Signature in the Cell: DNA and the Evidence for Intelligent Design
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Signature in the Cell: DNA and the Evidence for Intelligent Design

3.8 48
by Stephen C. Meyer
     
 

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Signature in the Cell is a defining work in the discussion of life’s origins and the question of whether life is a product of unthinking matter or of an intelligent mind. For those who disagree with ID, the powerful case Meyer presents cannot be ignored in any honest debate. For those who may be sympathetic to ID, on the fence, or merely curious

Overview

Signature in the Cell is a defining work in the discussion of life’s origins and the question of whether life is a product of unthinking matter or of an intelligent mind. For those who disagree with ID, the powerful case Meyer presents cannot be ignored in any honest debate. For those who may be sympathetic to ID, on the fence, or merely curious, this book is an engaging, eye-opening, and often eye-popping read” — American Spectator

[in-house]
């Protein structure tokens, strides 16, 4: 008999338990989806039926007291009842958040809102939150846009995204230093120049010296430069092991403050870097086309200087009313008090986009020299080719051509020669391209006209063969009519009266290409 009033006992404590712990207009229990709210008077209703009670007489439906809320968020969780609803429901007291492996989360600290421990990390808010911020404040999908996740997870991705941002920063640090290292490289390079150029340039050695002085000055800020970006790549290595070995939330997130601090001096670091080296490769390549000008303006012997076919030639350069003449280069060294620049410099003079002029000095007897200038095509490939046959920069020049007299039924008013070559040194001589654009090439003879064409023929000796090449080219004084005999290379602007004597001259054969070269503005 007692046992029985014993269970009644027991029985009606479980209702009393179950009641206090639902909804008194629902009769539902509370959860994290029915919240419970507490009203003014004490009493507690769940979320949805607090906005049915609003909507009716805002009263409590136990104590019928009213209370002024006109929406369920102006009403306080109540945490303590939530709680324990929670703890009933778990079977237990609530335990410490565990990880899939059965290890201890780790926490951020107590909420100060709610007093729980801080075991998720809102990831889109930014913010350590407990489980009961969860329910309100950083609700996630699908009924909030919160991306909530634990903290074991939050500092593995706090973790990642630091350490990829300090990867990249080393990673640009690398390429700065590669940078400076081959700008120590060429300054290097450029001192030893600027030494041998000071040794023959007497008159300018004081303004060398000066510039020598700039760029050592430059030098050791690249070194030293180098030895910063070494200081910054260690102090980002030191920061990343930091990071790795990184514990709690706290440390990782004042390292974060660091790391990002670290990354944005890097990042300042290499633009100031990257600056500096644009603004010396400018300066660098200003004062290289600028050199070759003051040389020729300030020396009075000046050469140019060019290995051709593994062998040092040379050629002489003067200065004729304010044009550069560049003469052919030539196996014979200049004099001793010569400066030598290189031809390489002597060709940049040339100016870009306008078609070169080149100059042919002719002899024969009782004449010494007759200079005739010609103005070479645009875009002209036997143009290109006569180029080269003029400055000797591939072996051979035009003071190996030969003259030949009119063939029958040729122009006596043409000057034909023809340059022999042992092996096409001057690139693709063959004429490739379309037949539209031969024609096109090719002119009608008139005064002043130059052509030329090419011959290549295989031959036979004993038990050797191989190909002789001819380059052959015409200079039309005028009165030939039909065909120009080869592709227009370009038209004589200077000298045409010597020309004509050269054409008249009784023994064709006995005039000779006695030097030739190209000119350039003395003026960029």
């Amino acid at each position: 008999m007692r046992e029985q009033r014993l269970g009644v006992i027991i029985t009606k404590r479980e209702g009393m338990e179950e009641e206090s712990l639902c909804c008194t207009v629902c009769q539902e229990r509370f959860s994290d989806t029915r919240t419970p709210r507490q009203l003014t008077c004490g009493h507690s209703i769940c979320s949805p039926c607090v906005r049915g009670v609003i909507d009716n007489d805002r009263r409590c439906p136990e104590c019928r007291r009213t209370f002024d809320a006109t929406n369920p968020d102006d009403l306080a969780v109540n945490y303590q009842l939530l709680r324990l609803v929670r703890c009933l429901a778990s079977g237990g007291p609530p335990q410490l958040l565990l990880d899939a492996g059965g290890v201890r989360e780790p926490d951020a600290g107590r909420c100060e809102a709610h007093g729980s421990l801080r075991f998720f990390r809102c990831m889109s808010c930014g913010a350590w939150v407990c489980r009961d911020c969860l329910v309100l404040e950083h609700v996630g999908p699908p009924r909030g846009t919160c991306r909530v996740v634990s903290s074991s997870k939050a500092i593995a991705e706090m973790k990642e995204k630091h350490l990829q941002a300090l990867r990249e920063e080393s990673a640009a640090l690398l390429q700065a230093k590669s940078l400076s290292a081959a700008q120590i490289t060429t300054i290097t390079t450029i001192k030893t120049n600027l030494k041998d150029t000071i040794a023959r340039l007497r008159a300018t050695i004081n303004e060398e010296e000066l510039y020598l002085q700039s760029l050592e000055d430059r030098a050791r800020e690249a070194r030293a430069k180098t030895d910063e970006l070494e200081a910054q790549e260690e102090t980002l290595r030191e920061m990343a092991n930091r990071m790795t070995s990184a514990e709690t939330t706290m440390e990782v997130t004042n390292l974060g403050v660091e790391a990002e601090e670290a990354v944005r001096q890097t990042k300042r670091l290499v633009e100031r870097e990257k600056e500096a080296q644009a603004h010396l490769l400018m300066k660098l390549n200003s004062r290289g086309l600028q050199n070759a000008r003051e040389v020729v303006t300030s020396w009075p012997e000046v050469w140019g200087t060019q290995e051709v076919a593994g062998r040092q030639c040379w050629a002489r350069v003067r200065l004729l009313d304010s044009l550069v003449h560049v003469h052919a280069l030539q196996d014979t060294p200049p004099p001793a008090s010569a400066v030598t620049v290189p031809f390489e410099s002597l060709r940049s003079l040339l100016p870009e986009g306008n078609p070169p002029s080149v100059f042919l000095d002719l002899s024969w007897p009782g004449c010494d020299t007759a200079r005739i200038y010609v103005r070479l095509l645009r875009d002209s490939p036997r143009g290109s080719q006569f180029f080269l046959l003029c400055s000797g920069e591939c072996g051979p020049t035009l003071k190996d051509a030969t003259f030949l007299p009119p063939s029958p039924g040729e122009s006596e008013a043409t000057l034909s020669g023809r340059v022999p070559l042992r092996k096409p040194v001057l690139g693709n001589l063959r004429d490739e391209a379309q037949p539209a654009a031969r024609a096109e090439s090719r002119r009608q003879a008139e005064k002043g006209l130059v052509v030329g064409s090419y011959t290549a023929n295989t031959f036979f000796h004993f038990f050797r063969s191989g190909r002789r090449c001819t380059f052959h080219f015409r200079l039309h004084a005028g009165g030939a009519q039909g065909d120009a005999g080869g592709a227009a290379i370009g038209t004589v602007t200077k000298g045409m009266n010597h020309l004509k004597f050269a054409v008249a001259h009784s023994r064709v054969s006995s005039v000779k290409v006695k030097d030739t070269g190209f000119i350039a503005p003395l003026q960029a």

Named one of the top books of 2009 by the Times Literary Supplement (London), this controversial and compelling book from Dr. Stephen C. Meyer presents a convincing new case for intelligent design (ID), based on revolutionary discoveries in science and DNA. Along the way, Meyer argues that Charles Darwin’s theory of evolution as expounded in The Origin of Species did not, in fact, refute ID. If you enjoyed Francis Collins’s The Language of God, you’ll find much to ponder—about evolution, DNA, and intelligent design—in Signature in the Cell.

Editorial Reviews

Doctor - Philip S. Skell
"A decisive case based upon breathtaking and cutting-edge science."
Doctor - Scott Turner
"A fascinating exploration . . . Whether you believe intelligent design is true or false, Signature in the Cell is a must-read book."
Doctor - Thomas Nagel
"A careful presentation of this fiendishly difficult problem."
Dr. Philip S. Skell
“A decisive case based upon breathtaking and cutting-edge science.”
Dr. Scott Turner
“A fascinating exploration . . . Whether you believe intelligent design is true or false, Signature in the Cell is a must-read book.”
Dr. Thomas Nagel
“A careful presentation of this fiendishly difficult problem.”
American Spectator
“Signature in the Cell is a defining work in the discussion of life’s origins . . . the powerful case Meyer presents cannot be ignored in any honest debate. . . [T]his book is an engaging, eye-opening, and often eye-popping read”

Product Details

ISBN-13:
9780061472794
Publisher:
HarperCollins Publishers
Publication date:
06/22/2010
Pages:
611
Sales rank:
120,448
Product dimensions:
6.00(w) x 8.90(h) x 1.80(d)

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What People are saying about this